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Cat Bohannon’s Bestselling Book Puts Women at the Center of Evolution. Here’s How it Can Help All of Us Get Healthier

Cat Bohannon’s Bestselling Book Puts Women at the Center of Evolution. Here’s How it Can Help All of Us Get Healthier

By Meghan Rabbitt
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In recent years, women’s health issues have gotten more airtime than ever before.

We know women suffer disproportionately from many diseases, like Alzheimer’s, multiple sclerosis, and autoimmune conditions. We know women make up 85 percent of migraine patients, and are twice as likely to have depression. Most of us have at least heard that heart attack symptoms present much differently in women than in men, and that the menopausal hormone therapy we were taught to fear for so many years can actually be incredibly protective when it comes to our health. 

Yet we don’t know why

In her best-selling book, Eve, Cat Bohannon sets out to answer some of these questions scientists should’ve been addressing for decades—but didn’t. 

This week, The Sunday Paper sat down with Bohannon to talk about why she spent the last decade trying to understand how women’s bodies came to be so different from men’s, how these differences impact our health, and why all of us—men included—should care.


Why is tracing the evolution of women’s bodies necessary when it comes to helping us understand our bodies and how they work today?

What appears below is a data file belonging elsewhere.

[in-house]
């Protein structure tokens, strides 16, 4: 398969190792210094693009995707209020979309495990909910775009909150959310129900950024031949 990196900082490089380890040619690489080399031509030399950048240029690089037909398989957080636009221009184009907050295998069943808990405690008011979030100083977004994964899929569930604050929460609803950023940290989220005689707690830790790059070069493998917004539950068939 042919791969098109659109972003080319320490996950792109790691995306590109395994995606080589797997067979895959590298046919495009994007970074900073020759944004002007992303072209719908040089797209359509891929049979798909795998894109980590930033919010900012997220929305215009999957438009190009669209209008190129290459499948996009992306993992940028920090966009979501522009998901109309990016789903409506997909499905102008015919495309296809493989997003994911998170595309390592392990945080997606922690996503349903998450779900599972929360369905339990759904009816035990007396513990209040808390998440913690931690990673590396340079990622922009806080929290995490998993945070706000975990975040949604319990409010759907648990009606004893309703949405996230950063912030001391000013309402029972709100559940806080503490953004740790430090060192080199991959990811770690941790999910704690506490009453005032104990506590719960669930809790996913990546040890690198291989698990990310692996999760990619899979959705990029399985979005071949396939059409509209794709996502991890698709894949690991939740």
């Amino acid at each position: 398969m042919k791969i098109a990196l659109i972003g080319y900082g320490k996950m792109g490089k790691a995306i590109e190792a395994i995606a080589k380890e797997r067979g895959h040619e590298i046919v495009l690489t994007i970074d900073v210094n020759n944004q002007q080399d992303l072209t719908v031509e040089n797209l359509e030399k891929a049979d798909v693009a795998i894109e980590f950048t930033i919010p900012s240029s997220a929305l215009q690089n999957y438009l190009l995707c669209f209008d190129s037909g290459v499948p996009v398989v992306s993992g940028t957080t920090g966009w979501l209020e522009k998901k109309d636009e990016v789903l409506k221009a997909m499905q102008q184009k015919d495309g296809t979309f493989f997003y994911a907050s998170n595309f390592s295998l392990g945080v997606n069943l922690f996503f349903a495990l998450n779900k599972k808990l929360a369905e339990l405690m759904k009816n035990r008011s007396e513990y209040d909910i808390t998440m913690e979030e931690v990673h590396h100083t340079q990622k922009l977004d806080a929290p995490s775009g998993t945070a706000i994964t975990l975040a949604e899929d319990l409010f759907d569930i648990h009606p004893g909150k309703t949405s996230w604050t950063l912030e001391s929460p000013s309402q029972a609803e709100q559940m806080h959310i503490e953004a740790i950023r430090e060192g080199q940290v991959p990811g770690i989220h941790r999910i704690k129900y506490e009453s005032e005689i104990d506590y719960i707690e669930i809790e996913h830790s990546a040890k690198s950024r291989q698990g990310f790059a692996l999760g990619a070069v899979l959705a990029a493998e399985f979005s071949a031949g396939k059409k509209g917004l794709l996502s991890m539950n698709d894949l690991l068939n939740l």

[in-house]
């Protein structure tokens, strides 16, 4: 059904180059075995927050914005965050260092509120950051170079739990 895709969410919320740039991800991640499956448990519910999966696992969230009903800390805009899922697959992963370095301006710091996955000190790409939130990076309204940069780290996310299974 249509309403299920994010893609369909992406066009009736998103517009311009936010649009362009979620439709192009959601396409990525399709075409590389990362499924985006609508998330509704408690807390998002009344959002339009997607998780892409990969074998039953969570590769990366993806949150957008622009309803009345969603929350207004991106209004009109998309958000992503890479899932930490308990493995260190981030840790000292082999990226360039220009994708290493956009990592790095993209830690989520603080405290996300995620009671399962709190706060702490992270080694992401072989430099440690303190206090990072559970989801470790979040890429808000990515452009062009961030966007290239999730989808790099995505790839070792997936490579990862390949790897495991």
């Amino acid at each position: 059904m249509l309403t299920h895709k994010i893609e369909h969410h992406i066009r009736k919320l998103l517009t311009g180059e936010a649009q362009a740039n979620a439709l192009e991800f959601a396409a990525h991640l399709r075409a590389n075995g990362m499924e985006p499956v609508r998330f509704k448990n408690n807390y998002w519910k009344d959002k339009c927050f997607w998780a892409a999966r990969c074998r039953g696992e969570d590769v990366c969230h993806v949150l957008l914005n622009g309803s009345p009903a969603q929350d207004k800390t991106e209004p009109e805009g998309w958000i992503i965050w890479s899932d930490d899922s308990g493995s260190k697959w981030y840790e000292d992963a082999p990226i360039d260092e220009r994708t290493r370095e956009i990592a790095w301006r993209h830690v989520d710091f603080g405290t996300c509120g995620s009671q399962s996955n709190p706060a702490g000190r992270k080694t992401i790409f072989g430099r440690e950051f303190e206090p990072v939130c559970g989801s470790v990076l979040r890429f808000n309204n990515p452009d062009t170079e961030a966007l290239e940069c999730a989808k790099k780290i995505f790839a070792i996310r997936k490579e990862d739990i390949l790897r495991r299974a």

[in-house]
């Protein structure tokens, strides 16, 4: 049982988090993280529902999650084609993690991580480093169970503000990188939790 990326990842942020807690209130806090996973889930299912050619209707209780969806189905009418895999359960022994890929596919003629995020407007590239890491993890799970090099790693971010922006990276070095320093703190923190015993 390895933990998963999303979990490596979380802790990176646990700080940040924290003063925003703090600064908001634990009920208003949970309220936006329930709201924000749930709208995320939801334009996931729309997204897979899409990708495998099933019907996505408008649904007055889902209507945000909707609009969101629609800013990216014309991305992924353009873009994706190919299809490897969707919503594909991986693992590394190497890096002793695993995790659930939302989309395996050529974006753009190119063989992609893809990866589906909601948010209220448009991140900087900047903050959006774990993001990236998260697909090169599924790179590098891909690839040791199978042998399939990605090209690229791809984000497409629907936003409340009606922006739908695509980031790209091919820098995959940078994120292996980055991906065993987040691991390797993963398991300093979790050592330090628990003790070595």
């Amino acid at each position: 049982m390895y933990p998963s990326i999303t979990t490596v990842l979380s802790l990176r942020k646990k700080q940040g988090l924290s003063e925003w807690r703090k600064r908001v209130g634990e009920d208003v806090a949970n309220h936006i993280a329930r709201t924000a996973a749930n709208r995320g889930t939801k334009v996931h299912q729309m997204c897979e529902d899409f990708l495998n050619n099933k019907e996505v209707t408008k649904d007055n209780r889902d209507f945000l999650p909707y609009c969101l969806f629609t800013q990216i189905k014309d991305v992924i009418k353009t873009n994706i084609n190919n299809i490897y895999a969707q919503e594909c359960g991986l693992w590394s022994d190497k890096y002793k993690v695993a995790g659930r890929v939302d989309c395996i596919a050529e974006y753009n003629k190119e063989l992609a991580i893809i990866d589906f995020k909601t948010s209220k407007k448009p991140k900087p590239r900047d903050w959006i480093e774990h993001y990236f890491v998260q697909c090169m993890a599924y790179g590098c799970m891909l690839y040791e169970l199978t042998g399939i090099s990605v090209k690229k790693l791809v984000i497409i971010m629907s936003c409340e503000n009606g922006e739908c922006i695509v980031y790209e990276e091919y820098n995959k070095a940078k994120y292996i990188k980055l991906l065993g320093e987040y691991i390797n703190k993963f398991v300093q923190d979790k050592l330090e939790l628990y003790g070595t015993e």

It is literally true that our bodies are things that have been evolving for hundreds of millions of years. 

Astrophysicists like Neil deGrasse Tyson like to say things like, “You’re made of star stuff.” And we get all sparkly eyed when we hear that. I’m like, “Yeah, but you’re also made of this little weasel beast from under the feet of dinosaurs 200 million years ago—a little more recently than the star stuff.” 

And very importantly, all of the challenges that our ancestors—our Eves—faced are still playing out in our bodies today. So if we want to wrap our heads around why so many more people with female bodies have autoimmune diseases of all nearly all types, for example, well then you probably need to think about the fact that we’re mammals and that the placenta naturally down regulates the maternal immune system when you’re pregnant. And then you need to ask, “How does the body compensate for that? How do we build a body that can survive something like that, and not immediately die of infection as soon as we’re pregnant?” It’s probably the case that the female body in general has a slightly different immune system—a different pattern of inflammatory response.  

Which is to say there are very few things in medicine today that don’t have an evolutionary feature. We have to take evolution into account because that means we can find better directions to reduce the suffering of women and girls. And then in addition, the suffering of people with male bodies.

For many years, there was a “male norm” in medical research. Is science doing enough now to make up for all that lost time?

The female body is radically under studied and radically under cared for. And that’s true not just in us, but it turns out to be true all the way down to rats in the lab. 

Whenever we’re doing a biological study, it continues to be the case that we’re far more likely to use only males as our subject pool. The literal way in which we build our understanding of how bodies work in general, in mammals, is coming from male bodies—unless we’re specifically asking for something about the ovaries, the uterus, or lactation. Then we’re like, “Okay, fine. I guess the chicks can come.” 

This has obvious implications, because where does biomedical research come from? It comes from basic biology. Long before you ever arrive at something like a target drug or a new treatment for disease, we’re building on how we understand our bodies work in general, from basic research. That means by the time you arrive at human clinical trials, it may not have been tested on female bodies at all. And for a very, very long time that was true.